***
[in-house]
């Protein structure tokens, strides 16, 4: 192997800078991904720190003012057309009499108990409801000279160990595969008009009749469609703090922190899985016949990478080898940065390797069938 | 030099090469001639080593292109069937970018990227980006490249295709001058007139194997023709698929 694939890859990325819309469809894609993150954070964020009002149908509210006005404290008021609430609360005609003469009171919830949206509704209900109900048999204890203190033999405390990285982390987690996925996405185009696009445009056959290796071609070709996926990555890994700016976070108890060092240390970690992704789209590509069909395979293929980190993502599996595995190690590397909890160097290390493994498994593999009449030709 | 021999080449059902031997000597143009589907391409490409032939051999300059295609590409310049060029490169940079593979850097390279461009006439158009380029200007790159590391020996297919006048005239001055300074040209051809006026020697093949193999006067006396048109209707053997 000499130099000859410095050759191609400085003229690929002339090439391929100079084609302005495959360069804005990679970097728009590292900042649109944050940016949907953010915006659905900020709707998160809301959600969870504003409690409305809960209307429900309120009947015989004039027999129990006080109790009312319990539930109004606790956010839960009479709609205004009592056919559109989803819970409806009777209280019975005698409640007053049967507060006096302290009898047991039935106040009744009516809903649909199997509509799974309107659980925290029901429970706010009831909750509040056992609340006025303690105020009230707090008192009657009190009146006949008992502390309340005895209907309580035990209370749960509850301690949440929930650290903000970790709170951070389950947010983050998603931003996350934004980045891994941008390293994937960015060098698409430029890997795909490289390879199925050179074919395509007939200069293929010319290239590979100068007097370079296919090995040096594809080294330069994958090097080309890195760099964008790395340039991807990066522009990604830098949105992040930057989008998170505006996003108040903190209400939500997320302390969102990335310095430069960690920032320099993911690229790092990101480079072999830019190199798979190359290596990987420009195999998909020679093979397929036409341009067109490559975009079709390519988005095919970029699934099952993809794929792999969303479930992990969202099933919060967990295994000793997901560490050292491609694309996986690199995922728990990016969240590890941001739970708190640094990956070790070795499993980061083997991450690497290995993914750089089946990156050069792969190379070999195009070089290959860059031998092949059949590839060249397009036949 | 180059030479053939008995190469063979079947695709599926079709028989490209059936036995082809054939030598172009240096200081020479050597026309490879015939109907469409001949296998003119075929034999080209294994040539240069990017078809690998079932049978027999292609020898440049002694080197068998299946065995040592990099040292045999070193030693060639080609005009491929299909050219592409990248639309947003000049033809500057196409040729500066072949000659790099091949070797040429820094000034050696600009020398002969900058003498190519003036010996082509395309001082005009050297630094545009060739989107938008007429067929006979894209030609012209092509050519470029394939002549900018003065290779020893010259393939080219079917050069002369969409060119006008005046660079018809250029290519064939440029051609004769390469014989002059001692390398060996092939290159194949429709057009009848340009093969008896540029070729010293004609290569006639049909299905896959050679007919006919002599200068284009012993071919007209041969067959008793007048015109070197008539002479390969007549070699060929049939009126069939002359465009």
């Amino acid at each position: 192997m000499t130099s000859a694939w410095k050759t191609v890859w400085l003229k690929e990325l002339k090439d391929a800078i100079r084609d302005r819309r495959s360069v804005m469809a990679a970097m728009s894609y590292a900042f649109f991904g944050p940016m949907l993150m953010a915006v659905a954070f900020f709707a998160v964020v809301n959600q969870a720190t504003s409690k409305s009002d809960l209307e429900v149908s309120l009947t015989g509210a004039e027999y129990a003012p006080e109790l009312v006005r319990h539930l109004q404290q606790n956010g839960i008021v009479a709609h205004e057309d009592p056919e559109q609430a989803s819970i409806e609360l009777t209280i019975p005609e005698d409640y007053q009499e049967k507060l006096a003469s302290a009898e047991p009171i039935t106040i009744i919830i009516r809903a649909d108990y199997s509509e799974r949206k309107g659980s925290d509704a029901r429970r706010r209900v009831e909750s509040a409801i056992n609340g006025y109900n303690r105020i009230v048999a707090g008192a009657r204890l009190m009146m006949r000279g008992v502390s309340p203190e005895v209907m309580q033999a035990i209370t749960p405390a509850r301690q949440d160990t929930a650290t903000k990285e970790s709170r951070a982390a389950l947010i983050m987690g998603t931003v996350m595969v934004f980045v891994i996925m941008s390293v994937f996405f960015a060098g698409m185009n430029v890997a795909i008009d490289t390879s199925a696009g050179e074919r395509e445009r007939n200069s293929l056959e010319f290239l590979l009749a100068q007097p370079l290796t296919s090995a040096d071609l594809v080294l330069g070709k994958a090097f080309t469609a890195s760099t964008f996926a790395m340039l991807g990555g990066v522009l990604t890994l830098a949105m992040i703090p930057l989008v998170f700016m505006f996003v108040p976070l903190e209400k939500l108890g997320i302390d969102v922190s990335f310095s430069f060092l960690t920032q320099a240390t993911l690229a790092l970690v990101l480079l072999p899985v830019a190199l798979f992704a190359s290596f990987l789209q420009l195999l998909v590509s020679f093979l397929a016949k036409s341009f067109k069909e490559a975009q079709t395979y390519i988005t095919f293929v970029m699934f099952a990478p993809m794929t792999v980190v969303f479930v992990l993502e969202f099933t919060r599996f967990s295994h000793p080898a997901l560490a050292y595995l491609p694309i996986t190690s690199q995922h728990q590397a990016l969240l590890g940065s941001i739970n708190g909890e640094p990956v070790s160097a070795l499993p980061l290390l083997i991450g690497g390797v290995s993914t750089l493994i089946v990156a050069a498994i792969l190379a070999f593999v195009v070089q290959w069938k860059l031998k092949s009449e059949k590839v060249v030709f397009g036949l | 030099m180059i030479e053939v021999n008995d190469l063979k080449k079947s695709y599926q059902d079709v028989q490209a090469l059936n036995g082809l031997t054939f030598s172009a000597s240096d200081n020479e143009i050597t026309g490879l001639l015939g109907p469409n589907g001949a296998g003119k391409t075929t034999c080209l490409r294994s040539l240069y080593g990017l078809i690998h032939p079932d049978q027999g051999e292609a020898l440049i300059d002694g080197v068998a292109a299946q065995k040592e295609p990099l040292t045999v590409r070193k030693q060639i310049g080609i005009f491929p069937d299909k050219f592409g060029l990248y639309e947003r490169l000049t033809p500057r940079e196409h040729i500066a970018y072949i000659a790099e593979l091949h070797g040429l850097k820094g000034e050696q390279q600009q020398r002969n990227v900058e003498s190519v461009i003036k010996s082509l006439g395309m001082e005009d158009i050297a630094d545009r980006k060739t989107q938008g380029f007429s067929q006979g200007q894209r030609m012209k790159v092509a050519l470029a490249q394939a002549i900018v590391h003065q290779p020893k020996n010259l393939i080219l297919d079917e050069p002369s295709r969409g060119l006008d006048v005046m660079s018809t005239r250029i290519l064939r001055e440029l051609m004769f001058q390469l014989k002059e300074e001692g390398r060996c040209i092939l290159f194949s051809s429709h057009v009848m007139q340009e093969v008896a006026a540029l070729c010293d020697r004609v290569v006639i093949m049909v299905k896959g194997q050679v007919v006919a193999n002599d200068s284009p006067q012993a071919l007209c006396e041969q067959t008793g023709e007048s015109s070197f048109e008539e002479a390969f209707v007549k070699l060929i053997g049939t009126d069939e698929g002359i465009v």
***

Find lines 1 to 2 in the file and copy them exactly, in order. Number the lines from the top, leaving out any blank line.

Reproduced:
[in-house]
């Protein structure tokens, strides 16, 4: 192997800078991904720190003012057309009499108990409801000279160990595969008009009749469609703090922190899985016949990478080898940065390797069938 | 030099090469001639080593292109069937970018990227980006490249295709001058007139194997023709698929 694939890859990325819309469809894609993150954070964020009002149908509210006005404290008021609430609360005609003469009171919830949206509704209900109900048999204890203190033999405390990285982390987690996925996405185009696009445009056959290796071609070709996926990555890994700016976070108890060092240390970690992704789209590509069909395979293929980190993502599996595995190690590397909890160097290390493994498994593999009449030709 | 021999080449059902031997000597143009589907391409490409032939051999300059295609590409310049060029490169940079593979850097390279461009006439158009380029200007790159590391020996297919006048005239001055300074040209051809006026020697093949193999006067006396048109209707053997 000499130099000859410095050759191609400085003229690929002339090439391929100079084609302005495959360069804005990679970097728009590292900042649109944050940016949907953010915006659905900020709707998160809301959600969870504003409690409305809960209307429900309120009947015989004039027999129990006080109790009312319990539930109004606790956010839960009479709609205004009592056919559109989803819970409806009777209280019975005698409640007053049967507060006096302290009898047991039935106040009744009516809903649909199997509509799974309107659980925290029901429970706010009831909750509040056992609340006025303690105020009230707090008192009657009190009146006949008992502390309340005895209907309580035990209370749960509850301690949440929930650290903000970790709170951070389950947010983050998603931003996350934004980045891994941008390293994937960015060098698409430029890997795909490289390879199925050179074919395509007939200069293929010319290239590979100068007097370079296919090995040096594809080294330069994958090097080309890195760099964008790395340039991807990066522009990604830098949105992040930057989008998170505006996003108040903190209400939500997320302390969102990335310095430069960690920032320099993911690229790092990101480079072999830019190199798979190359290596990987420009195999998909020679093979397929036409341009067109490559975009079709390519988005095919970029699934099952993809794929792999969303479930992990969202099933919060967990295994000793997901560490050292491609694309996986690199995922728990990016969240590890941001739970708190640094990956070790070795499993980061083997991450690497290995993914750089089946990156050069792969190379070999195009070089290959860059031998092949059949590839060249397009036949 | 180059030479053939008995190469063979079947695709599926079709028989490209059936036995082809054939030598172009240096200081020479050597026309490879015939109907469409001949296998003119075929034999080209294994040539240069990017078809690998079932049978027999292609020898440049002694080197068998299946065995040592990099040292045999070193030693060639080609005009491929299909050219592409990248639309947003000049033809500057196409040729500066072949000659790099091949070797040429820094000034050696600009020398002969900058003498190519003036010996082509395309001082005009050297630094545009060739989107938008007429067929006979894209030609012209092509050519470029394939002549900018003065290779020893010259393939080219079917050069002369969409060119006008005046660079018809250029290519064939440029051609004769390469014989002059001692390398060996092939290159194949429709057009009848340009093969008896540029070729010293004609290569006639049909299905896959050679007919006919002599200068284009012993071919007209041969067959008793007048015109070197008539002479390969007549070699060929049939009126069939002359465009």